Kurt Cobain was a feminist. He was the antithesis of his vile frat-boy imitators. However, these days the NME is driven solely by a desire to sell copies (I know this isn't an unreasonable aim - hell, I work for a newspaper, I do understand these things - but it just seems to override all other considerations; I mean, in the early 90s they were putting frigging Kingmaker on the cover, rather than, I dunno, 2 Unlimited) and recently its refusal to condemn any sort of sexism in music (Eminem, So Solid Crew) has reached ridiculous proportions. Not only that, but it constantly fails to show any support for genuinely girl-friendly music.
Take, I dunno, the recent (and totally great) Sleater-Kinney album. The NME gave it a postitive review, but one which seemed faintly surprised by the fact that what the magazine called "dry feministas" [sic] had produced a good album. There was, of course, no interview with the band. Or what about Ladyfest London, which took place in August and which I don't think was even fucking mentioned in that rag, which of course had to devote yet more space to defending the under-age girl belting So Solid Crew.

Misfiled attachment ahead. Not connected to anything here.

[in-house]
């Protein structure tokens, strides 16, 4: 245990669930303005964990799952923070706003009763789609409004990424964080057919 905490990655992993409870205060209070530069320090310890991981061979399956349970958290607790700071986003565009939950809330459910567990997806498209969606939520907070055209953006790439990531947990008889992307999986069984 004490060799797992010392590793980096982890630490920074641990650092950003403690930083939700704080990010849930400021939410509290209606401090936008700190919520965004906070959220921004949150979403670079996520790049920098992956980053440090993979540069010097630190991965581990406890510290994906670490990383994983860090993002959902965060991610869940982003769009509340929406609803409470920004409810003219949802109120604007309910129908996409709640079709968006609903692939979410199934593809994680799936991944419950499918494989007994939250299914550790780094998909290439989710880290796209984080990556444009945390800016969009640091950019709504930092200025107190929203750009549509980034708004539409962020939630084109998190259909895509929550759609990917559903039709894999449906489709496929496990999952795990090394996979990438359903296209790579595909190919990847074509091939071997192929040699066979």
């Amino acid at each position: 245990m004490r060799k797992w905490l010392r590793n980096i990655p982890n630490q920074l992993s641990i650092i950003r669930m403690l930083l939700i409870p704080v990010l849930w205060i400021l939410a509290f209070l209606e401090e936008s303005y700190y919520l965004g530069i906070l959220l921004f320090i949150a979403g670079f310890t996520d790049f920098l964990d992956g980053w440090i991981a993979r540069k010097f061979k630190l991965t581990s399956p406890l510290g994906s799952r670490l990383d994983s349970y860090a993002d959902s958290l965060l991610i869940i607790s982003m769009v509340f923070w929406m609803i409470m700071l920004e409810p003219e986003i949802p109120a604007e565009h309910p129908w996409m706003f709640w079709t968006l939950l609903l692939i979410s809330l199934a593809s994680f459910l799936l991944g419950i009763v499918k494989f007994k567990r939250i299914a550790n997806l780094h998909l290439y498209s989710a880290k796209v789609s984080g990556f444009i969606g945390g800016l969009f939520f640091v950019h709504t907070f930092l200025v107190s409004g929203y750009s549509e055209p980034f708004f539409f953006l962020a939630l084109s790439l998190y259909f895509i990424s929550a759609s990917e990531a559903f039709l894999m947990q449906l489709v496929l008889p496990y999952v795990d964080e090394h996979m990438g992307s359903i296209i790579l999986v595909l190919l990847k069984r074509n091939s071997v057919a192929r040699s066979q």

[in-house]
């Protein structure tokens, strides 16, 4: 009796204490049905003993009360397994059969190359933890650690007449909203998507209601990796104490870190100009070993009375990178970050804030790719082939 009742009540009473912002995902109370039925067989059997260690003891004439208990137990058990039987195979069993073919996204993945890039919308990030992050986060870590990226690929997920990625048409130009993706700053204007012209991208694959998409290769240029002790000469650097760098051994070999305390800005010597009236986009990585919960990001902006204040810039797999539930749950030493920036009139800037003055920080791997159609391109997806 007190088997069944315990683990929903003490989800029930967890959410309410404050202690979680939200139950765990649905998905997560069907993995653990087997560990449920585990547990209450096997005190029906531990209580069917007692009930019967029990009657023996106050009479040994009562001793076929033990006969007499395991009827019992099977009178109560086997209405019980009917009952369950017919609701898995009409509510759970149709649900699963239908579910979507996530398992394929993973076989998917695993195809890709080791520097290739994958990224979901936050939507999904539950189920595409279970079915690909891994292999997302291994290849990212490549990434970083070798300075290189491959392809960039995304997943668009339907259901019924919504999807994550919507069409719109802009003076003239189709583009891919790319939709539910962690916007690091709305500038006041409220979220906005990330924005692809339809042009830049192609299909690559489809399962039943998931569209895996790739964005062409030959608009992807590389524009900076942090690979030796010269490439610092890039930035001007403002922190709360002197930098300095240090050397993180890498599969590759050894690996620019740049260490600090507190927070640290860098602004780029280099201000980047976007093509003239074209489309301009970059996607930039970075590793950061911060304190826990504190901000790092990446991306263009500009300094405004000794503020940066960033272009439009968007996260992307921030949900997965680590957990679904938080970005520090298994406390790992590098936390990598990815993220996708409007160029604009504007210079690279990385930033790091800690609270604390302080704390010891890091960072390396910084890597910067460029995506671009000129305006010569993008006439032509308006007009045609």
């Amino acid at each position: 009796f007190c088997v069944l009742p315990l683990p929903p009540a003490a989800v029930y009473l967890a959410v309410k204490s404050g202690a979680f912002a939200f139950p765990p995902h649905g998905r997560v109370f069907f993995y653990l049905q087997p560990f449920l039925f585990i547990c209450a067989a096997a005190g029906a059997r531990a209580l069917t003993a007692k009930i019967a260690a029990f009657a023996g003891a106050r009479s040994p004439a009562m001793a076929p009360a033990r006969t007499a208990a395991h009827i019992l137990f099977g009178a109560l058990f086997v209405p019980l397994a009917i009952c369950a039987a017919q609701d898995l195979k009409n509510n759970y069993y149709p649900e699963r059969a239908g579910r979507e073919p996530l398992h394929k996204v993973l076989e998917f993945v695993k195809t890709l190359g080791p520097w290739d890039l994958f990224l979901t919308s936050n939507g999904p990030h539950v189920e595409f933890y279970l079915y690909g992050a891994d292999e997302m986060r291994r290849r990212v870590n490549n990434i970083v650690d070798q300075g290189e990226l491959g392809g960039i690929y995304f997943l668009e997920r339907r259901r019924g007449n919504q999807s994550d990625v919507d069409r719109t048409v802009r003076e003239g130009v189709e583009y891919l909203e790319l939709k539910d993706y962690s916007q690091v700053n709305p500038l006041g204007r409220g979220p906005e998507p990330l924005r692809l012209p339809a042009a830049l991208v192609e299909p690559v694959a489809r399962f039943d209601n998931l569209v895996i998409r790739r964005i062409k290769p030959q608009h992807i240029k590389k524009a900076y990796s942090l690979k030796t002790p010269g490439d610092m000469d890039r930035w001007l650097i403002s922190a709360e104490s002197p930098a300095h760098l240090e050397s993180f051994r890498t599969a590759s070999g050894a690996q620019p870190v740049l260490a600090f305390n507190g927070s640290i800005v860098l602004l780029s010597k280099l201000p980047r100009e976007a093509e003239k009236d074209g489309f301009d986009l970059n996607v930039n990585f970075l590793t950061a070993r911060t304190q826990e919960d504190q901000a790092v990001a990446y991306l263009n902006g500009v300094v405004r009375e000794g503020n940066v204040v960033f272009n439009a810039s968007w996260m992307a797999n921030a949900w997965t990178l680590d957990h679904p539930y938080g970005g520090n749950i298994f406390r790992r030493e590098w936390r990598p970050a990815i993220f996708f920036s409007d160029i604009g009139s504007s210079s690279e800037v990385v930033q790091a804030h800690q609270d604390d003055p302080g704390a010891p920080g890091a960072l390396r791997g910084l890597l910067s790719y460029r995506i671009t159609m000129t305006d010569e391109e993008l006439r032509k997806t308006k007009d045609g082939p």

This is all a very roundabout way of saying that in the new Kurt issue, there's a sort of idiot's guide to early 90s indie rock, an A-Z of all the supposedly obscure references in the journals (the headline was 'Who The Hell are Shonen Knife?" which had me going, "come on, everyone reading a thing on Nirvana knows who they are!" before remembering that possibly the younger readers of the NME have absolutely no idea). And Bikini Kill are described as a riot grrl band "fronted by ex-stripper Kathleen Hanna", which is a somewhat misleading, not to say kind of belittling, description. Under Ms Hanna herself, it says that she now plays were her "slightly disco band, le Tigre". Because yeah, you'd better tell the readers what Le Tigre are like, because God knows you've never bothered your arses to write about them on their own.
Fucking arseholes. I hate the NME.